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Feared Mr Big henchman is back on streets

A feared henchman of gang boss 'Mr Big' is back on the streets after charges relating to slashing a man's throat were withdrawn.

Notorious Coolock hood Aymen Shebani (30) had been charged with the attempted murder of his former associate Simon O'Connor in Newry on St Patrick's Day last year.

Both men were key members of the criminal enterprise led by Mr Big, the north Dublin gangster who is the number one target for gardai.

Shebani was also charged with two counts of threatening to kill O'Connor (32) in relation to the alleged street attack that left O'Connor with life-threatening injuries.

The 30-year-old Irish criminal of Libyan descent spent weeks on remand in the North's highest security Maghaberry Prison before being bailed.

He was due to go on trial in the New Year. but the Northern Ireland Courts Service has confirmed that the charges have been withdrawn.

No reason has been given as to why the charges have been dropped.

Sources say that, before the stabbing incident, O'Connor and Shebani were close associates, members of the crew led by Mr Big, who is suspected of ordering the murder of Real IRA terror chief Alan Ryan.

Gardai want to question Shebani about a string of serious crimes and it is understood that he is still living in the Newry area.

His former pal O'Connor is the chief suspect for stealing a garda patrol car and racing it across the border while being pursued by 20 garda cars and the garda helicopter in December of last year.


O'Connor allegedly managed to get behind the wheel of the patrol car at the Round Towers filling station in north Co Dublin just moments after being arrested.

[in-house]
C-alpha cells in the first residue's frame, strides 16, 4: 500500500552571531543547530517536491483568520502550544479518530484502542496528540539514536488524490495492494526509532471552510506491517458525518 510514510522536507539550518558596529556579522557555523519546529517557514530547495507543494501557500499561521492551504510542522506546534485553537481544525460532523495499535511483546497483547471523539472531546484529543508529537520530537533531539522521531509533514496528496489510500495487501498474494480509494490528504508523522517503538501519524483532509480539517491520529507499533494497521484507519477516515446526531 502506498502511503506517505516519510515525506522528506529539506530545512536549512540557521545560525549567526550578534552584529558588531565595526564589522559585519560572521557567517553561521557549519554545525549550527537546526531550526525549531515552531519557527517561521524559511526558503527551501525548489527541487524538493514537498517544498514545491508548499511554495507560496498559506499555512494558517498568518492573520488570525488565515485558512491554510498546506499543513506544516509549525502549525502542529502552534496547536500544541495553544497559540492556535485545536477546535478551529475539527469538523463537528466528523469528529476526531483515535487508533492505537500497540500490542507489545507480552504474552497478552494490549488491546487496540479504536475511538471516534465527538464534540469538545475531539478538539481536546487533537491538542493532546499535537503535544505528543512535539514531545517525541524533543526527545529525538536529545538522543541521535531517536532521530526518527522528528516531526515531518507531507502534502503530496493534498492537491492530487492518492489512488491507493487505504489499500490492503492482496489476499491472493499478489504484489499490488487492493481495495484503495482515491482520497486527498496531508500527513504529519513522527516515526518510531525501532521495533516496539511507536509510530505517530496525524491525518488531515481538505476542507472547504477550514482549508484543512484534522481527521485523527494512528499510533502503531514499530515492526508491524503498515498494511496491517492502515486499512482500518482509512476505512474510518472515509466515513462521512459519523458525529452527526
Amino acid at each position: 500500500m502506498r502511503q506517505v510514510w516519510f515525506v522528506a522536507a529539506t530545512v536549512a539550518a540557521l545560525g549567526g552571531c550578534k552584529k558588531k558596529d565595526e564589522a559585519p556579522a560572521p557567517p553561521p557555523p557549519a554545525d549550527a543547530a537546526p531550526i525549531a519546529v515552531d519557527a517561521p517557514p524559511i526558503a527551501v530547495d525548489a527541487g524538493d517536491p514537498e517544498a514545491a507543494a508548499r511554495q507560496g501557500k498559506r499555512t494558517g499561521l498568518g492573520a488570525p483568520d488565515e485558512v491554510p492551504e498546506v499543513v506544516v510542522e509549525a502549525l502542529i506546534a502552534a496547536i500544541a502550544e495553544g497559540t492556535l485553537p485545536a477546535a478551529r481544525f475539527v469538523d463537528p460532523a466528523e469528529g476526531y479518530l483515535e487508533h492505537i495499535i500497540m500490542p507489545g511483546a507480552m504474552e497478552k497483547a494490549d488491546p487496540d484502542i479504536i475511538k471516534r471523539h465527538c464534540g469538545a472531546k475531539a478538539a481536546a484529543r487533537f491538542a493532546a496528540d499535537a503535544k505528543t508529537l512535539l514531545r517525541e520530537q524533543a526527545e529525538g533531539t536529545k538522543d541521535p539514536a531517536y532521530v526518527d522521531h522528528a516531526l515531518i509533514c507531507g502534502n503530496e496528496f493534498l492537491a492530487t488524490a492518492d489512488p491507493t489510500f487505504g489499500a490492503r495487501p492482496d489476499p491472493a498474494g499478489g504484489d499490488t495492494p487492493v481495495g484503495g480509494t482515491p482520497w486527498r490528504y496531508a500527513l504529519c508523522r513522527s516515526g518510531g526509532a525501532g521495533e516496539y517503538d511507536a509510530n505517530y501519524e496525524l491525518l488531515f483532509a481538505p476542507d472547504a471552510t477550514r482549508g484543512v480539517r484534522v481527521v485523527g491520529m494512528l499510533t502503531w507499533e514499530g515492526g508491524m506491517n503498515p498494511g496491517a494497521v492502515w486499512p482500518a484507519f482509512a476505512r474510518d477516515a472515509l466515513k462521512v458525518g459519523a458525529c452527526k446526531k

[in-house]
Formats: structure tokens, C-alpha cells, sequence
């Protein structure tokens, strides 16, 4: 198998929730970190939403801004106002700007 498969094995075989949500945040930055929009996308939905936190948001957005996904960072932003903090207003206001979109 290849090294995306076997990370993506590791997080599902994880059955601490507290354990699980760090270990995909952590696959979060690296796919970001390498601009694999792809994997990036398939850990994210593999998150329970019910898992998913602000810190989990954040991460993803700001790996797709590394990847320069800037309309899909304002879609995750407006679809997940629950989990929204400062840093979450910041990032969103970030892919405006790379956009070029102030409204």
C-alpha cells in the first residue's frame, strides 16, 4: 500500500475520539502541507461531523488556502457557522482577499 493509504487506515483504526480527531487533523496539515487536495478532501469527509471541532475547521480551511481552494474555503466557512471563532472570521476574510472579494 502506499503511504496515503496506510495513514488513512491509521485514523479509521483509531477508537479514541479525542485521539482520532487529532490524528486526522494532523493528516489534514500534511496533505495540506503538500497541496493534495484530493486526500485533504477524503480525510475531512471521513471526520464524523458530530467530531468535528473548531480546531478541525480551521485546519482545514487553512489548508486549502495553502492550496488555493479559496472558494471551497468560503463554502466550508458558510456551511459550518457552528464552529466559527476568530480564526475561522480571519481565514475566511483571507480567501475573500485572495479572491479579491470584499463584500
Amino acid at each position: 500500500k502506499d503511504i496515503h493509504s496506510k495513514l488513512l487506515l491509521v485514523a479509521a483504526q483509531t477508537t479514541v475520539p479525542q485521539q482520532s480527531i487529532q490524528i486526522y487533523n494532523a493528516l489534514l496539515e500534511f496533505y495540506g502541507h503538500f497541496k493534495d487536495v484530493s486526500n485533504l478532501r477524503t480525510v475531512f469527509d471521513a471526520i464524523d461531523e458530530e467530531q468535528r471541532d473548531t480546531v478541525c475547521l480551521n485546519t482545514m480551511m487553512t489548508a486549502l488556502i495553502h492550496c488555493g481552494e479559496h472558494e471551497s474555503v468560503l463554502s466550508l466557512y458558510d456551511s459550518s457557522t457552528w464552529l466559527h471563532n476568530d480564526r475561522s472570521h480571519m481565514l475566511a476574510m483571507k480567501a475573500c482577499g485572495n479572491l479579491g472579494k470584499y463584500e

It is understood that gardai were examining his Lexus car at the scene and left him unattended in the patrol car.

After he stole the garda car, a massive pursuit operation was put into place involving 20 marked and unmarked cars as well as the garda air support helicopter.

The suspect drove at "huge speed" northbound up the M1 motorway, crashing through barriers on the toll booths at Drogheda, Co Louth.

The barrier and garda car were damaged in the incident, but the driver kept speeding up the motorway.

O'Connor, who is originally from Donnycarney, managed to avoid being arrested by gardai and made his way across the border. The car was recovered near Newry.

Like Shebani, O'Connor has a string of previous convictions.

He was ordered was ordered to pay a total of €50,000 to two sisters whom he terrorised during a burglary at their north Dublin family home in March, 2004.

O' Connor -- who had heroin addiction issues -- pleaded guilty to false imprisonment and aggravated burglary at Blackheath Road, Clontarf, on January 30, 2004.

He also admitted the burglary of publican Mark Grainger's family home in Portmarnock and the theft of his car on March 7, for which he received a five-year sentence.


Aymen Shebani has been a priority target for gardai and the Police Service of Northern Ireland for years.

It is understood that he has spent most of the past five years based between Co Donegal, and Co Down, while making regular trips to his criminal associates in Dublin.

In September 2011, he was jailed in Derry for six months for failing to declare a stash of almost €70,000 in euro and dollar notes found in a case and wardrobe.

As part of the same operation, PSNI officers recovered a garda uniform that had been stolen in a burglary in Letterkenny, Co Donegal in November 2009.